February 23, 2016
SAN FRANCISCO, CA – The illegal alien sanctuary state is making a move to require video surveillance of gun stores including all purchases and parking lots as well as limit Federal Firearms Licensed dealers
Anti-gun crusader and City Councilman Kevin McCarty said he and City Councilman Rob Fong will ask staff to look into an ordinance that would require a conditional use permit for any new gun store within city limits.
“As a local elected official, I authored successful measures to crack down on illegal gun and ammunition sales,” said McCarty in a statement. “As a State Assembly member, I am proud to author AB 2459, which I believe will have a strong impact statewide in the effort to keep guns out of the wrong hands.”
“We’re just looking at a little more hurdles,” he said. “It’s not a flat-out ban. They could still do it, but this would give people the ability to come to public hearings.
McCarty’s latest proposal would prohibit a firearms dealer from operating from a building zoned as a residence, require them to carry $1 million in liability and theft insurance, and mandate extensive video surveillance requirements. This would include recording every firearm or ammunition transfer, everywhere guns or ammo are stored or handed, the exterior of the business, and all parking areas.
But Gene Hoffman, chairman of the Calguns Foundation, a California-based Second Amendment advocacy group, said it walks a thin line, at best.
“The simple question is can you place a bookstore there?” Hoffman said Thursday. “If you can place a bookstore there, you can place a gun store there. Otherwise it’s a violation of the Second Amendment.”
He added that banning a gun store would be just as much a violation of the Second Amendment as a whites-only diner would be a violation of the equal protections granted under the 14th Amendment.
Similar requirements proposed in San Francisco led to the closure of the last gun shop in that city in 2015 that left lawmakers who backed the new guidelines unapologetic.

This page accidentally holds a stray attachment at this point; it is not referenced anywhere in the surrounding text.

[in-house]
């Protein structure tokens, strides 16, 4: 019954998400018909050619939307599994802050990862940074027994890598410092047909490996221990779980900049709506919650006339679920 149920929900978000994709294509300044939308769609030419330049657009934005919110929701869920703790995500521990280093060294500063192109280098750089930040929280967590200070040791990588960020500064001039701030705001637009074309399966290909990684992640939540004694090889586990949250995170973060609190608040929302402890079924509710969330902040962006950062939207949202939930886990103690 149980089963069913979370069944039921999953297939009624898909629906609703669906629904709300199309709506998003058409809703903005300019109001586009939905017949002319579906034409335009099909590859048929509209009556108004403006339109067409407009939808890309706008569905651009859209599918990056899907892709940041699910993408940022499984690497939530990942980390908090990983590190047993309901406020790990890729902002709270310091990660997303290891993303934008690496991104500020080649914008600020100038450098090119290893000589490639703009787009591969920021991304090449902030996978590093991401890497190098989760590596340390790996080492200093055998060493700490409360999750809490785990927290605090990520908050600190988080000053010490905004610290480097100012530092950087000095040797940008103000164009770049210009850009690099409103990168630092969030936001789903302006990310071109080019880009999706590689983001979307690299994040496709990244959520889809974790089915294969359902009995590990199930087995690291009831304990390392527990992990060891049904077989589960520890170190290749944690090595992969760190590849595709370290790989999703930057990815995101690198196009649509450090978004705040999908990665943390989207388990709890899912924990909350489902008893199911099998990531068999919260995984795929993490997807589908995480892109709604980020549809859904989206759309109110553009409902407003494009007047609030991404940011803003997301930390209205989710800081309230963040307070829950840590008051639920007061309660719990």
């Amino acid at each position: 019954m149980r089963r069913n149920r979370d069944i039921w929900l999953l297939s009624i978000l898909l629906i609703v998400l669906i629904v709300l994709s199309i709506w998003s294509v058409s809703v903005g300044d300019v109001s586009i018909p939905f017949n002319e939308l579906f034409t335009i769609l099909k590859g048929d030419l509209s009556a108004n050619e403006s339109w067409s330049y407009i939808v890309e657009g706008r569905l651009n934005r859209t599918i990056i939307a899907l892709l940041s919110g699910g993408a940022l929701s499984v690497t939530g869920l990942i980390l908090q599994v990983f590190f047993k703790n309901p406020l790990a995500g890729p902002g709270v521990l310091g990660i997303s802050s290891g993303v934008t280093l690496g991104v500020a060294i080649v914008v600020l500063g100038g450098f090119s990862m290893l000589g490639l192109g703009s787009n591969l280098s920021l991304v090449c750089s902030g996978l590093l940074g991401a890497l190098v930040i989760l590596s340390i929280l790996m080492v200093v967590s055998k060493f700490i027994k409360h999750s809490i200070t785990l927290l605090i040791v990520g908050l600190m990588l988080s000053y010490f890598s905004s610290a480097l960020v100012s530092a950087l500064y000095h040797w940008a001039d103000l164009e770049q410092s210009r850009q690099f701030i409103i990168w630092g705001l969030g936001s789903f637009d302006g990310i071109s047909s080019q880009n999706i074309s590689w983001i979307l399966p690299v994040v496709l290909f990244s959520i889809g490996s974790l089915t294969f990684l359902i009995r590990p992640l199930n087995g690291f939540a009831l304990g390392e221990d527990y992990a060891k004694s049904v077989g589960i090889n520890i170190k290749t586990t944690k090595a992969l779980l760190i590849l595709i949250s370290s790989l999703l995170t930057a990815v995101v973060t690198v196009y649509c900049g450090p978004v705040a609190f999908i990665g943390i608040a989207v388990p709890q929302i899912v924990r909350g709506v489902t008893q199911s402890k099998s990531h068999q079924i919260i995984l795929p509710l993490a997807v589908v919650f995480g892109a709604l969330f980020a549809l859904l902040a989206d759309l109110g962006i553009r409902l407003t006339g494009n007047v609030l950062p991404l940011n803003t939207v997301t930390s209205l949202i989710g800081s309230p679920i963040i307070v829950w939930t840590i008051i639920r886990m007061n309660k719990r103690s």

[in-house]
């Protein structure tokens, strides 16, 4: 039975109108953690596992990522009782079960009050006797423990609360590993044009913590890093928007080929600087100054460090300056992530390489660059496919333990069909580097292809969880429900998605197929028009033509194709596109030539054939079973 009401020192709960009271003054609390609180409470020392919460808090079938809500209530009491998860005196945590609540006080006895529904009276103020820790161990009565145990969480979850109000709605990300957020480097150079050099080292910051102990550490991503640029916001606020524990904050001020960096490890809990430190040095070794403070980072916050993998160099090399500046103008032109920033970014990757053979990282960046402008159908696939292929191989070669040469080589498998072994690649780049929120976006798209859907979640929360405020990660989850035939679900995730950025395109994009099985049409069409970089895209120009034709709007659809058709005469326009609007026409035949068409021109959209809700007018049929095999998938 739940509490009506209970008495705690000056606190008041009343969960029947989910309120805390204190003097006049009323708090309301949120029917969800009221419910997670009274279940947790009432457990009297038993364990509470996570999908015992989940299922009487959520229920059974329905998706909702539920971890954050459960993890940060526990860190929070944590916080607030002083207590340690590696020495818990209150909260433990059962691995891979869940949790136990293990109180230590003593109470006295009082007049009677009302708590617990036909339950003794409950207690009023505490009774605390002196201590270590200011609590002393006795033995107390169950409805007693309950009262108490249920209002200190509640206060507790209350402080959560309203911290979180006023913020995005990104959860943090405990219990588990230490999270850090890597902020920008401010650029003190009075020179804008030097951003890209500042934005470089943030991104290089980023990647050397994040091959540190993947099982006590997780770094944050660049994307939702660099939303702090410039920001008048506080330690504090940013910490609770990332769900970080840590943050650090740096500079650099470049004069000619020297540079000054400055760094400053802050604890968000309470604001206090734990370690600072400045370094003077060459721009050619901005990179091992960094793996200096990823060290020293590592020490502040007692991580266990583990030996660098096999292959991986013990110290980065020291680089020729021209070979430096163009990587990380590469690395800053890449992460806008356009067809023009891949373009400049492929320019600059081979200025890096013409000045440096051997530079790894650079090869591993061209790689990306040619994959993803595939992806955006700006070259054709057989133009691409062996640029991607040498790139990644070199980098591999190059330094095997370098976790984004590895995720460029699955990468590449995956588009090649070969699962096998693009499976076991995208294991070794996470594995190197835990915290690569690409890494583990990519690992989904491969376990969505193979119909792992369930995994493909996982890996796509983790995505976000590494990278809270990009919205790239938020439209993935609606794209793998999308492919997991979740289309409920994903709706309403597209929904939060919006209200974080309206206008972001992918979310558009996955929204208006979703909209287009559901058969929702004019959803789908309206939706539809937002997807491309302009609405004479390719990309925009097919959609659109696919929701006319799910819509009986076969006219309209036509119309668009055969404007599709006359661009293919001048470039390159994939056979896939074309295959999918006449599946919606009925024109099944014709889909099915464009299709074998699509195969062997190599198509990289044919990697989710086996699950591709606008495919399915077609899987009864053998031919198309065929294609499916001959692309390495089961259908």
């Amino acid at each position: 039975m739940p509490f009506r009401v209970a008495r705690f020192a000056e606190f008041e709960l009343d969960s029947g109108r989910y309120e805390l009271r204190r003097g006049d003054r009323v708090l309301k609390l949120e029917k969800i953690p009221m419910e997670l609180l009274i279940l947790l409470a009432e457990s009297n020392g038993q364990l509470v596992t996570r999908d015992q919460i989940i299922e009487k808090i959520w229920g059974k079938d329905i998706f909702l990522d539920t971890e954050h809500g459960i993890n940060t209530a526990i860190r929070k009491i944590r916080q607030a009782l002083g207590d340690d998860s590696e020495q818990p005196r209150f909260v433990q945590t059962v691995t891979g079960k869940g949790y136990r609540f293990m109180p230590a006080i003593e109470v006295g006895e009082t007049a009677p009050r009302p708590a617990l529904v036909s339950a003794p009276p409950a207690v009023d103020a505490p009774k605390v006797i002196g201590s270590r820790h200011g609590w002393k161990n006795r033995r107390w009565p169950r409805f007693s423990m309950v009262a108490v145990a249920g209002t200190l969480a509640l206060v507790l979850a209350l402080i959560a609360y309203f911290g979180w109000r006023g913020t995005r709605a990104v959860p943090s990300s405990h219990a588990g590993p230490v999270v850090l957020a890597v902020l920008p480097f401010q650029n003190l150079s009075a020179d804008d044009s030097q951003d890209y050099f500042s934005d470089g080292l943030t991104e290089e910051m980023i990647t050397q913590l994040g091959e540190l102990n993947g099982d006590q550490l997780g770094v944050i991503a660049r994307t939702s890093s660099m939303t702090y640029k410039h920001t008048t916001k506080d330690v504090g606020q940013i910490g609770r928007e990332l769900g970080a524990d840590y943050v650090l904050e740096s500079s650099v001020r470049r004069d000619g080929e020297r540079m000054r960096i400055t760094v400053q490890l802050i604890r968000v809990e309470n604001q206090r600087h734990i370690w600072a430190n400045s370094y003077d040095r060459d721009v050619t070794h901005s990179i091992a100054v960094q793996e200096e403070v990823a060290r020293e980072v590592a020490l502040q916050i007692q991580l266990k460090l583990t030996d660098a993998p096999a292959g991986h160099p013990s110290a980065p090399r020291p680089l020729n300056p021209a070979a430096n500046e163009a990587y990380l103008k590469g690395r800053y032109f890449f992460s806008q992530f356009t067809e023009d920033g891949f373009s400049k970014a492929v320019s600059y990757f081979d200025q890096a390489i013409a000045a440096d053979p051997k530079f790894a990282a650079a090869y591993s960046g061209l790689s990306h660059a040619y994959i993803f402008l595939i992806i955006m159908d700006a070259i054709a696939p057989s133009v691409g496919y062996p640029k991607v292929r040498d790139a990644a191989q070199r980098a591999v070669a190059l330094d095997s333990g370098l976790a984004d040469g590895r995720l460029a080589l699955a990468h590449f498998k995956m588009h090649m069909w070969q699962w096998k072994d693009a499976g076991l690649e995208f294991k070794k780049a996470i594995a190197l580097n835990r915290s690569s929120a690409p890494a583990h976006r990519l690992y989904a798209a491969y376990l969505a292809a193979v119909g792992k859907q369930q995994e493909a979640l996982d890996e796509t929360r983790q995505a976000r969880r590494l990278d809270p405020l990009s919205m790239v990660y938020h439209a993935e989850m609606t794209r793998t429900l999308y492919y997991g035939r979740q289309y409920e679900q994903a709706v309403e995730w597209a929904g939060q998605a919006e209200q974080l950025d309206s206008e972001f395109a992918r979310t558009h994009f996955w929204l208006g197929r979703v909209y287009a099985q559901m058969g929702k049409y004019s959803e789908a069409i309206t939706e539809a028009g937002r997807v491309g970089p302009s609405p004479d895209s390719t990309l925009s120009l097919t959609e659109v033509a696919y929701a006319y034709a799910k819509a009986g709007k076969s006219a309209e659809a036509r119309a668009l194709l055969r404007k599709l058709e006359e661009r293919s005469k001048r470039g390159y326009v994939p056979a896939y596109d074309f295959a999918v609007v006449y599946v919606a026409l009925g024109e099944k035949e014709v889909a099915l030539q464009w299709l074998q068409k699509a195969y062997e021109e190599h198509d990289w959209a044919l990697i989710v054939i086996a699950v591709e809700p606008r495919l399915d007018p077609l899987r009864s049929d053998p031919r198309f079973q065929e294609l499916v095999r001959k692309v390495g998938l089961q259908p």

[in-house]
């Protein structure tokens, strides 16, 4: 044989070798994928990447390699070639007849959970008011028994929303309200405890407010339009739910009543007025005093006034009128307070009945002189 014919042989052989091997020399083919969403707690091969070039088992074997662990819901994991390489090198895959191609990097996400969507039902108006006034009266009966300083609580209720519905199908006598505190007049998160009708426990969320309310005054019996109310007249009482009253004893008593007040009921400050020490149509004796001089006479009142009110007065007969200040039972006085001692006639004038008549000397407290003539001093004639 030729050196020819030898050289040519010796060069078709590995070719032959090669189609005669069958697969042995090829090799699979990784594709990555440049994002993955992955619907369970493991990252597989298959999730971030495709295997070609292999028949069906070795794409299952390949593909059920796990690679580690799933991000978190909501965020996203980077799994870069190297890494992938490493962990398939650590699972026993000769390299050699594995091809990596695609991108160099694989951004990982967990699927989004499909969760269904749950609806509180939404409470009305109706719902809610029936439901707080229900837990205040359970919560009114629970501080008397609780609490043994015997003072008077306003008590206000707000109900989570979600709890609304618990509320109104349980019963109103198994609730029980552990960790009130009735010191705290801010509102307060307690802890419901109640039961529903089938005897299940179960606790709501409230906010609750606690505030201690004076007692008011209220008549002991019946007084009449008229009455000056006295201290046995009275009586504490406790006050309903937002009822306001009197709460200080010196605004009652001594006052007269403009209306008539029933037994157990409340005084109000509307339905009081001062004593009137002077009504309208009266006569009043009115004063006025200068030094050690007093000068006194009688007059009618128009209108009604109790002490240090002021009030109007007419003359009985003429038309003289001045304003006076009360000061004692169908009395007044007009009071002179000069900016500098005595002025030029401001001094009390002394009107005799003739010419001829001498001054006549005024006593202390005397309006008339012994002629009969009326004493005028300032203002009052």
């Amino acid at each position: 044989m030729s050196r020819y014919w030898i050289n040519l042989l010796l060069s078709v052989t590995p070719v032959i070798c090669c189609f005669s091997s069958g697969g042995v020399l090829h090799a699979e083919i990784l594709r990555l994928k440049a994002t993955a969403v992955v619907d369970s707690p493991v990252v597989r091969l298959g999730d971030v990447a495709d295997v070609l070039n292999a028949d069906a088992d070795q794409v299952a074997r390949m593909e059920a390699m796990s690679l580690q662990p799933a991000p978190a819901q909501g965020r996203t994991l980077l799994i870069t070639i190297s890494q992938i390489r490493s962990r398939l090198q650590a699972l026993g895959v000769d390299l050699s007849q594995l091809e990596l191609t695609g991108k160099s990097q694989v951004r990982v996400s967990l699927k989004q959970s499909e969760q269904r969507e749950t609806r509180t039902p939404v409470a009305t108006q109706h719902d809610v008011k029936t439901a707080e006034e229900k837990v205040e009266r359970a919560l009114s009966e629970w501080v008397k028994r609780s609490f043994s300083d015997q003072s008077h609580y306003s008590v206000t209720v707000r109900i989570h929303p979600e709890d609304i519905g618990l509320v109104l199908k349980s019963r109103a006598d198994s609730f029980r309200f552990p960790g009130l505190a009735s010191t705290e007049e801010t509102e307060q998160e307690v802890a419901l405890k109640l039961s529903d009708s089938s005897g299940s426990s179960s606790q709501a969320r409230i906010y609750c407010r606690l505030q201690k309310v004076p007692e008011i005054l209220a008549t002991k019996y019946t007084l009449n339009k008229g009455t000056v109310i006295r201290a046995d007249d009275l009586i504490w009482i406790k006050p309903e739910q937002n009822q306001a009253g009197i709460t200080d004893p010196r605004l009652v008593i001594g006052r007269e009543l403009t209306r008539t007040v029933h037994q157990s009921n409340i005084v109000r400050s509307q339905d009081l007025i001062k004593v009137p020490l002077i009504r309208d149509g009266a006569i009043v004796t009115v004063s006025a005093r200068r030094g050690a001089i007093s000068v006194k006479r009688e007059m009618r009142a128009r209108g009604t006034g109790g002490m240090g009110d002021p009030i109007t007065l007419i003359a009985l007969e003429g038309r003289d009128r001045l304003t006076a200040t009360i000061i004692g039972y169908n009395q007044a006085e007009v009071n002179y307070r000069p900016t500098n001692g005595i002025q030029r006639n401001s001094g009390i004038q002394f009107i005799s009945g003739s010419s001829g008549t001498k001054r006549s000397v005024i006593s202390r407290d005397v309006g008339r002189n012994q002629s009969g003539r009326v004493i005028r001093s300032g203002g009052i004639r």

“So be it if our last remaining shop closed down here in San Francisco,” said Supervisor Katy Tang at the time. “I think that our city will be better for that.”
Gun shop owners are already cautious of the new statewide proposal.
“Forcing a patron to feel like they are being recorded or what they’re doing is under a microscope, who’s already a law-abiding citizen, I don’t think it’s the right way to go,” Chris Lapinski, the owner of Last Stand Readiness and Tactical, told KXTV.
“A key component of the bill is the requirement to videotape all gun sales,” said Amanda Wilcox with the Brady Campaign. “This would undoubtedly deter straw purchasers, those customers who buy guns for other people who cannot pass a background check. The bill furthers our goal of keeping guns out of dangerous hands and disrupting the flow of crime guns into California communities.”
Lawrence Keane, senior vice president and general counsel of the National Shooting Sports Foundation believes
“We oppose this bill for the simple reason it will do nothing to stop criminals from illegally obtaining firearms. “Taping a customer lawfully purchasing a firearm after a background check does nothing to assist law enforcement. Straw purchases are already illegal and, according to studies, rarely the way criminals obtain guns,” he said. “If a store wants to install its own taping system that should be their decision. But a mandate would be very costly for smaller retailers and could cause some to close thereby eliminating jobs in the process.”
The measure is set to be heard in committee on March 22.